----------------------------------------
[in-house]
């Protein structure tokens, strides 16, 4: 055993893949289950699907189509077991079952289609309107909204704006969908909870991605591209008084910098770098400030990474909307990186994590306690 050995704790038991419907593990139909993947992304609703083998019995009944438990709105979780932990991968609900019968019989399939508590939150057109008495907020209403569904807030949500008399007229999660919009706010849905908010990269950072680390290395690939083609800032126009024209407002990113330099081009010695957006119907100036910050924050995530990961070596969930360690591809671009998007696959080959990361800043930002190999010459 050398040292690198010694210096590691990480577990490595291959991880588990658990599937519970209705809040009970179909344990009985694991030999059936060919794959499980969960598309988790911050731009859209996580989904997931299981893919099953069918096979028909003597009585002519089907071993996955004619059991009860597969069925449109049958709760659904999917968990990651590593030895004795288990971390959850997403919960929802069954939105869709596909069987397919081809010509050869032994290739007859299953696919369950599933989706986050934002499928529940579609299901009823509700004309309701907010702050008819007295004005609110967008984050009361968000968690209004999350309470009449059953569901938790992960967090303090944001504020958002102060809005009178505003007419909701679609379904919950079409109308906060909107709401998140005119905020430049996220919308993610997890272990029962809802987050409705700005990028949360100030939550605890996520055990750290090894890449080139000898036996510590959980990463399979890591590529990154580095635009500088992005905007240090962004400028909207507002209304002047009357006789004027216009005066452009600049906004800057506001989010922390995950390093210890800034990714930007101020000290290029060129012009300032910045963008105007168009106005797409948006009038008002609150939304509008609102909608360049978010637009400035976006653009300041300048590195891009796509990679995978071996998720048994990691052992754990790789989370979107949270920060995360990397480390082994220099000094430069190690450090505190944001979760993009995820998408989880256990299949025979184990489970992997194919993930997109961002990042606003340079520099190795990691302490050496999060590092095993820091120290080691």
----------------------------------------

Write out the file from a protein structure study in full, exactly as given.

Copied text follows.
[in-house]
């Protein structure tokens, strides 16, 4: 055993893949289950699907189509077991079952289609309107909204704006969908909870991605591209008084910098770098400030990474909307990186994590306690 050995704790038991419907593990139909993947992304609703083998019995009944438990709105979780932990991968609900019968019989399939508590939150057109008495907020209403569904807030949500008399007229999660919009706010849905908010990269950072680390290395690939083609800032126009024209407002990113330099081009010695957006119907100036910050924050995530990961070596969930360690591809671009998007696959080959990361800043930002190999010459 050398040292690198010694210096590691990480577990490595291959991880588990658990599937519970209705809040009970179909344990009985694991030999059936060919794959499980969960598309988790911050731009859209996580989904997931299981893919099953069918096979028909003597009585002519089907071993996955004619059991009860597969069925449109049958709760659904999917968990990651590593030895004795288990971390959850997403919960929802069954939105869709596909069987397919081809010509050869032994290739007859299953696919369950599933989706986050934002499928529940579609299901009823509700004309309701907010702050008819007295004005609110967008984050009361968000968690209004999350309470009449059953569901938790992960967090303090944001504020958002102060809005009178505003007419909701679609379904919950079409109308906060909107709401998140005119905020430049996220919308993610997890272990029962809802987050409705700005990028949360100030939550605890996520055990750290090894890449080139000898036996510590959980990463399979890591590529990154580095635009500088992005905007240090962004400028909207507002209304002047009357006789004027216009005066452009600049906004800057506001989010922390995950390093210890800034990714930007101020000290290029060129012009300032910045963008105007168009106005797409948006009038008002609150939304509008609102909608360049978010637009400035976006653009300041300048590195891009796509990679995978071996998720048994990691052992754990790789989370979107949270920060995360990397480390082994220099000094430069190690450090505190944001979760993009995820998408989880256990299949025979184990489970992997194919993930997109961002990042606003340079520099190795990691302490050496999060590092095993820091120290080691």